Ice fishing isn't all fun and satellite TVs. It can be dangerous if you don't do it right. If the ice is too thin, you or your vehicle can fall in. Other risks include carbon monoxide poisoning from improperly used heaters and frostbite from exposure to the cold and wind. (For more information on cold survival, click here).
When ice fishing, you should dress in layers. Not only will the layers trap heat, but you can remove one piece at a time if you get warm. Start with a bottom layer made from a material that will keep you dry, such as polypropylene. Add a heavy shirt, pants, and socks. Top them with a wool or fleece sweater. Make sure to cover your extremities, which are the first to get frostbite. Wear lined mittens and a wool hat that covers your ears. And don't forget your waterproof boots (which should be roomy enough to fit an extra pair of socks) and creepers -- spiked shoes that help keep you upright on the ice.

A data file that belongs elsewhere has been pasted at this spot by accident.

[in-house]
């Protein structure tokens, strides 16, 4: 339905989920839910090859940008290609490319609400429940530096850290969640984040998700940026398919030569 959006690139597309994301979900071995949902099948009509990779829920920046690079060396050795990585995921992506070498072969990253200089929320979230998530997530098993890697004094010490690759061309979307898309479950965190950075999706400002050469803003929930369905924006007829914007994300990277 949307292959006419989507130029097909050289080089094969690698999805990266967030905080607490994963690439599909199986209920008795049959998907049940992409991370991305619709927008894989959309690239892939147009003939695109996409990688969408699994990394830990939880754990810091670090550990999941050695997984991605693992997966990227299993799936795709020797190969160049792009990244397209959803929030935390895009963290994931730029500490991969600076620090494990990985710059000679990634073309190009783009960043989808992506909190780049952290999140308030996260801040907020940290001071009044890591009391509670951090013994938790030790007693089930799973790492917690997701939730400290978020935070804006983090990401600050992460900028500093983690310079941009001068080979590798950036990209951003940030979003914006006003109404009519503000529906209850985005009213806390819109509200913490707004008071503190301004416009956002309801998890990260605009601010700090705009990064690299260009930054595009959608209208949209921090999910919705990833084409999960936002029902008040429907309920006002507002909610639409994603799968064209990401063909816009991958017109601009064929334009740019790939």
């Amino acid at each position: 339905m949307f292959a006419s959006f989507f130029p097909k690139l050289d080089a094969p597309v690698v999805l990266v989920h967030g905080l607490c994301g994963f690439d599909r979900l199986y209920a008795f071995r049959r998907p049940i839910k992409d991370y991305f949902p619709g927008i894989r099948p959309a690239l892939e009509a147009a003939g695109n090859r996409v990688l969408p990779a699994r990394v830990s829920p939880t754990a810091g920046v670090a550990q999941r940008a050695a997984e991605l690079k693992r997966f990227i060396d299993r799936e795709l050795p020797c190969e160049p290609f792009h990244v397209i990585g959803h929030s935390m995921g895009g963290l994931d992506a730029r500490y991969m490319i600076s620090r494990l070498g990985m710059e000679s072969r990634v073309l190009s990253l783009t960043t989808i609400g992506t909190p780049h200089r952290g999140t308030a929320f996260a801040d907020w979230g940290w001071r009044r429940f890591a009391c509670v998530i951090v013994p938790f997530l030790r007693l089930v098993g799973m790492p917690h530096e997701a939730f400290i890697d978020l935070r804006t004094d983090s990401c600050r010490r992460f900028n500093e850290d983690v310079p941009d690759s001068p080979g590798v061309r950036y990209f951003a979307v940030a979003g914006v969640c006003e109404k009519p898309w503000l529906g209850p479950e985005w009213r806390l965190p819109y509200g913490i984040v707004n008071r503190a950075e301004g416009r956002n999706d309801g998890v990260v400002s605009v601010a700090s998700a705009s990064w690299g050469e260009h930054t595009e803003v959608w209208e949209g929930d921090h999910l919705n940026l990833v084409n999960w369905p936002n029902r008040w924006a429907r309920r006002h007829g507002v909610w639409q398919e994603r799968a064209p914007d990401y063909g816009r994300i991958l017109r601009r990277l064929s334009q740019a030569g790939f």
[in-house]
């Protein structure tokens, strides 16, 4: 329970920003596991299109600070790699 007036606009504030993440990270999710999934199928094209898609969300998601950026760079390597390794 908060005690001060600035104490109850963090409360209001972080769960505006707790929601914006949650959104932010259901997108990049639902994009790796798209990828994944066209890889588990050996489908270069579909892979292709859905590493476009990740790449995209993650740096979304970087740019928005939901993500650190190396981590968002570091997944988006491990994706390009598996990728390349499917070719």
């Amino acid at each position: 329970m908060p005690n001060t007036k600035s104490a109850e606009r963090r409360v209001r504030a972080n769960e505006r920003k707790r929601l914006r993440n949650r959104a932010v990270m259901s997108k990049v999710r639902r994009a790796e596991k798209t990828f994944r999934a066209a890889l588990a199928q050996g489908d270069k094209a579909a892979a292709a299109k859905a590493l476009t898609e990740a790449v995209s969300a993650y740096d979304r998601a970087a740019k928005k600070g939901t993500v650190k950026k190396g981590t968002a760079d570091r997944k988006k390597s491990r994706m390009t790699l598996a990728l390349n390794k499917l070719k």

Before you head out, check the ice with an auger, measuring tape or stick. The ice should be at least 3 to 6 inches thick to walk on, at least 7 inches thick to drive on with a car and 10 inches thick to drive on with a truck. As you walk onto the ice, make test holes with an auger or spud at regular intervals to make sure it hasn't thinned out. Avoid areas of cracked ice, and listen for loud booms or cracks, which could indicate that the ice is shifting dangerously. Never fish alone, and bring along a rope, blankets and a first-aid kit in case anyone falls in.
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